Religion is among the most powerful forces in the world and therefore one of the most prominent sources of both individual and group identification. Because of this, scholars have spent decades attempting to pinpoint its impact on numerous psychological, social, and political outcomes. A review of extant work shows religion in general (and religious identity in particular) affects mental and physical health; social relations, outgroup hostility, and conflict; and political attitudes and behavior. Importantly, however, the social scientific study of religion has conceptualized and operationalized religious “identity” along different lines: sociologists and political scientists typically define it as religious affiliation (assessed demographically or by self-placement into nominal religious categories) or religiosity (based on one’s frequency of worship attendance and/or how personally “important” one feels religion is), while social psychologists show greater interest in how psychologically central religion is to one’s self-concept. These distinct approaches underscore that scholars have both meant disparate things by their usage of “identity” and “identification,” as well as measured each term in nonequivalent ways. Moving forward, greater interdisciplinary dialogue—and ideally the establishment of a common metric—would be beneficial in order to better isolate why religion is a more central social identity for some people than others; the extent to which identification with religion overlaps with religiosity; where religious identity fits in among the multitude of identity options with which citizens are confronted; and how the determinants of strong versus weak religious identification vary across person, context, and religious tradition.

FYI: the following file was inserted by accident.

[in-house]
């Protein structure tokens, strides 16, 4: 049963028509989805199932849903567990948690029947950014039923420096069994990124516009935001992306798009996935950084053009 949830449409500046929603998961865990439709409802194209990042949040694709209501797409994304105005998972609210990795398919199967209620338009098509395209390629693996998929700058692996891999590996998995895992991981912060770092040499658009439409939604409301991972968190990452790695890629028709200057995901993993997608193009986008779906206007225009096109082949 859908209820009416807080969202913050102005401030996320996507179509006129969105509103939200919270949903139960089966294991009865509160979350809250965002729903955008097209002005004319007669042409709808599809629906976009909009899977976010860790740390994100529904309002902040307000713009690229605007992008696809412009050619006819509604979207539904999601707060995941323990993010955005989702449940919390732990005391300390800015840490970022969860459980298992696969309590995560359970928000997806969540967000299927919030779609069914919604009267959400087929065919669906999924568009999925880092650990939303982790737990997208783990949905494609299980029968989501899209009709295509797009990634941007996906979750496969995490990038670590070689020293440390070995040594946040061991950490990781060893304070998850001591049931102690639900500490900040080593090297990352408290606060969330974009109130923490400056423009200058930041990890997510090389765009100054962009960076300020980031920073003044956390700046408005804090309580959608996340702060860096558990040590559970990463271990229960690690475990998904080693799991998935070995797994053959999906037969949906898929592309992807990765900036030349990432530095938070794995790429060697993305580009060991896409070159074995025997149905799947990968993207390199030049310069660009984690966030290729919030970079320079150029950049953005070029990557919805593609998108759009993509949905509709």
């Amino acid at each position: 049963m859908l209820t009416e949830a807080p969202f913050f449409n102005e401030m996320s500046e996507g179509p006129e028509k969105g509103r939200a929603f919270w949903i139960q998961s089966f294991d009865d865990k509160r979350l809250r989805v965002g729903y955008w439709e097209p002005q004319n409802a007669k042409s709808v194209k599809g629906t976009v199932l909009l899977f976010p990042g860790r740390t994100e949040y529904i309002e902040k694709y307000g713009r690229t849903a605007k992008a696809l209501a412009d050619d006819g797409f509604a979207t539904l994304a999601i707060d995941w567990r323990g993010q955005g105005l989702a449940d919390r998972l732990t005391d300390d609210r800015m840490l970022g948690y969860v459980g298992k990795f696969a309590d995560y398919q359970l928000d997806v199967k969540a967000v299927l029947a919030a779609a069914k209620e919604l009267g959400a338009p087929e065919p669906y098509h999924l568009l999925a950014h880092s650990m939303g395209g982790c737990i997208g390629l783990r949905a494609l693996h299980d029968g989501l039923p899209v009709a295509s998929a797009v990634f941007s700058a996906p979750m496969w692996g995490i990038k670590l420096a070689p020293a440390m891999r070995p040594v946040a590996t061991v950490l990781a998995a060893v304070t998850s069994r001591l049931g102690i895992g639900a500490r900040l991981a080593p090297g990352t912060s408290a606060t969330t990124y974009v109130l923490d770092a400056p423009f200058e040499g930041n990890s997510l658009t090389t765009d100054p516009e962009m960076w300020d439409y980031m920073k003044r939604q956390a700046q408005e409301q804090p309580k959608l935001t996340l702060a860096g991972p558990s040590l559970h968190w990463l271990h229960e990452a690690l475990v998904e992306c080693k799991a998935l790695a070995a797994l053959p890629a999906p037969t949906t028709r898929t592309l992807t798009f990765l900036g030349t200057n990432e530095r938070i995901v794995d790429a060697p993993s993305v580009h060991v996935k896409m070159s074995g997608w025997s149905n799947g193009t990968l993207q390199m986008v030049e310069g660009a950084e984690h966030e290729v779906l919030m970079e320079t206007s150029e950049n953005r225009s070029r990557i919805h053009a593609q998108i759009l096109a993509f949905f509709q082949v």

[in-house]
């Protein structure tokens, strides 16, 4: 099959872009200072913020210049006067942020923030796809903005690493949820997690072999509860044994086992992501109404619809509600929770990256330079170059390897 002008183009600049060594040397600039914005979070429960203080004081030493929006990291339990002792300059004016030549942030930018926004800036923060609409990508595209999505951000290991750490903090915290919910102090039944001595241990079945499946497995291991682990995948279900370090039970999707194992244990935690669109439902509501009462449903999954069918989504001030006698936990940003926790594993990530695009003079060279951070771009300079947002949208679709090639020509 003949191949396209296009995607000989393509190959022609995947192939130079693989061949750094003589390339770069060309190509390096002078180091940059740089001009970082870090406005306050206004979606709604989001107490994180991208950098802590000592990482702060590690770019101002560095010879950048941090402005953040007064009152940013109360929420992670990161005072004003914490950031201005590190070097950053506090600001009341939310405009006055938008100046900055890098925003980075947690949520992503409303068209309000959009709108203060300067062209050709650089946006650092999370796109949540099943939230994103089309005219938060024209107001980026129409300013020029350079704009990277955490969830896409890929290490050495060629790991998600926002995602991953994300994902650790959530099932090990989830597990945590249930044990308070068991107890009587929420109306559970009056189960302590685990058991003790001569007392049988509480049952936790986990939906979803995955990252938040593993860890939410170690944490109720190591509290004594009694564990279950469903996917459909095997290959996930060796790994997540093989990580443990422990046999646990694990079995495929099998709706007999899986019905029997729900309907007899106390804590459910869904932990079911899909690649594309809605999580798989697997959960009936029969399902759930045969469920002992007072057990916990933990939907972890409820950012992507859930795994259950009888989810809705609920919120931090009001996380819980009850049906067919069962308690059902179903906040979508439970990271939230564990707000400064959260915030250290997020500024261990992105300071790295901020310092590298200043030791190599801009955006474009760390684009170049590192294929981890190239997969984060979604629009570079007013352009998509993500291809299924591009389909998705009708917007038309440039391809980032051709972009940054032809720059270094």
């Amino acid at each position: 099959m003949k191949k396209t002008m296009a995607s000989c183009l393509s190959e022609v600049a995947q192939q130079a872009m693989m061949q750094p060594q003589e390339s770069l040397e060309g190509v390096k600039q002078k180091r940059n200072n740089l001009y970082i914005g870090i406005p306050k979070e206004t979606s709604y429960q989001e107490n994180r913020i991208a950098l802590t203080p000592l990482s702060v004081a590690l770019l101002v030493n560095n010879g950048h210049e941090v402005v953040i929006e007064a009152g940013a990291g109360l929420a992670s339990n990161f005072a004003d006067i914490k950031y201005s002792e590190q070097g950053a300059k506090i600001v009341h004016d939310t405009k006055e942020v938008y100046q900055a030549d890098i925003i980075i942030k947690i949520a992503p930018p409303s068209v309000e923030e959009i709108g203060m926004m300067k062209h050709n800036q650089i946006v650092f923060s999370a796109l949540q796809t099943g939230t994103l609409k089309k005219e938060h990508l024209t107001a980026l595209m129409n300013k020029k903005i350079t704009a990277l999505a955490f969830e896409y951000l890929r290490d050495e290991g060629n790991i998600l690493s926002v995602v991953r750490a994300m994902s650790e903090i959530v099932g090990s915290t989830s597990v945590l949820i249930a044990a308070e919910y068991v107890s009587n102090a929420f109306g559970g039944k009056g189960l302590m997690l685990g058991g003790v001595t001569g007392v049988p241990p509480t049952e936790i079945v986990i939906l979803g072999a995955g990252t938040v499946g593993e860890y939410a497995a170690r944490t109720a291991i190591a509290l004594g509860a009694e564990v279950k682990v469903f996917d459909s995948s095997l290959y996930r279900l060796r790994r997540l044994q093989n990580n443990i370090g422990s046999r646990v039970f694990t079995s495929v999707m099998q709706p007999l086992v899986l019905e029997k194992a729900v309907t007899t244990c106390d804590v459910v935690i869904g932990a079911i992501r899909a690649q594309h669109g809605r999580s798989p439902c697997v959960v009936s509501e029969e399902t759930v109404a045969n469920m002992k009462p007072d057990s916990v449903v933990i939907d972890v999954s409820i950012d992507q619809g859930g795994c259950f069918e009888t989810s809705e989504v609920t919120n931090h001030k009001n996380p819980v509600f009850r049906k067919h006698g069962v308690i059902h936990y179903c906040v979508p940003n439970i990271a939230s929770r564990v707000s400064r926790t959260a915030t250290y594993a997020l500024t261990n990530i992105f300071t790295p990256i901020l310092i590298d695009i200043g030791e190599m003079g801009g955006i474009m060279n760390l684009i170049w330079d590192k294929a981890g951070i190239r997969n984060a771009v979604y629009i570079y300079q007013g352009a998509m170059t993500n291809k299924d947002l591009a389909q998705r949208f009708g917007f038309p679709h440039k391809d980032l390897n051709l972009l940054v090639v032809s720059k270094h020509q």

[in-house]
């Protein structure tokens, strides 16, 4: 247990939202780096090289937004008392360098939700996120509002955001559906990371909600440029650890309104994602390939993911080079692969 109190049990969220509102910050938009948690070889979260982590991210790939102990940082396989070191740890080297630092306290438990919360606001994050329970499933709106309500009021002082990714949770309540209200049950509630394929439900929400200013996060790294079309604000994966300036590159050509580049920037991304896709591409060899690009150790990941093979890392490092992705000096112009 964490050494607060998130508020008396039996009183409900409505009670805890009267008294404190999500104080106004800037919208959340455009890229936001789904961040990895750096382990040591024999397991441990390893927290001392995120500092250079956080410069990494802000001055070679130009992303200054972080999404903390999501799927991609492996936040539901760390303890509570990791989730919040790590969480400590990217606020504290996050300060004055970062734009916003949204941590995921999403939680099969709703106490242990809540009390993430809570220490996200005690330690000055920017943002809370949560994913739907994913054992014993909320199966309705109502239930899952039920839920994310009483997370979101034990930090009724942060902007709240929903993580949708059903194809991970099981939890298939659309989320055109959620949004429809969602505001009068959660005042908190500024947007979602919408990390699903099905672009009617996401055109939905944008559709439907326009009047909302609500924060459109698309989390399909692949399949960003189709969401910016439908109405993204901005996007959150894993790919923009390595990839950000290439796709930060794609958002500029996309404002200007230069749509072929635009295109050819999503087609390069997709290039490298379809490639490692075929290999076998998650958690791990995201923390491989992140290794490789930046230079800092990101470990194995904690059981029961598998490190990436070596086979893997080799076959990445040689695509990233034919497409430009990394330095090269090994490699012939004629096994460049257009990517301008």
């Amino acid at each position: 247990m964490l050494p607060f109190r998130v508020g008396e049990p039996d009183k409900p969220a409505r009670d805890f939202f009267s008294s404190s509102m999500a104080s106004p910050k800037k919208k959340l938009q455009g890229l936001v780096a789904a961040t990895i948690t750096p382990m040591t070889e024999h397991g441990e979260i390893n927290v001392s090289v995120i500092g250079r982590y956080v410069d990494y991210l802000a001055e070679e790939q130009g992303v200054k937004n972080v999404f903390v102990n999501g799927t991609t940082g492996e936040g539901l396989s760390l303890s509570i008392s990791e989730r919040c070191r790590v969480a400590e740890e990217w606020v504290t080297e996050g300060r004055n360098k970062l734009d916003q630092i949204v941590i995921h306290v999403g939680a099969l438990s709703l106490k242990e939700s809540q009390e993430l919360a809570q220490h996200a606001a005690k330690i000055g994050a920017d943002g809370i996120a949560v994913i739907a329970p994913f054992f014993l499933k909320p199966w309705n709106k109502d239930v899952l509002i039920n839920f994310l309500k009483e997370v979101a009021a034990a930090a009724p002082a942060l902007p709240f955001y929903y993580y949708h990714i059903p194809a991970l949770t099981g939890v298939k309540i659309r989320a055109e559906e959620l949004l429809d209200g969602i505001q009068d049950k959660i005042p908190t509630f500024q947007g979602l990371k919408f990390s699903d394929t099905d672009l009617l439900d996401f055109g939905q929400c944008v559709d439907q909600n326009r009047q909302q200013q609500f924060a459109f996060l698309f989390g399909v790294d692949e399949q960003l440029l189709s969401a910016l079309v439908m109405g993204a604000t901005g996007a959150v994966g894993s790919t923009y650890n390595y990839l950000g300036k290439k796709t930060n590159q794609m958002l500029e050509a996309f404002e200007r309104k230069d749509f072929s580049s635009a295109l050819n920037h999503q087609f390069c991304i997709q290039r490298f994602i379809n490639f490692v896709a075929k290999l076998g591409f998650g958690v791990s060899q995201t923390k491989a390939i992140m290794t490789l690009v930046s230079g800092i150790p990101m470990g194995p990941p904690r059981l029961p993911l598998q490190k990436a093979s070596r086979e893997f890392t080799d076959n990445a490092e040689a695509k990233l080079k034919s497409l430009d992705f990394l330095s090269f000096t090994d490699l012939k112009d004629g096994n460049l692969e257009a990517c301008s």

Article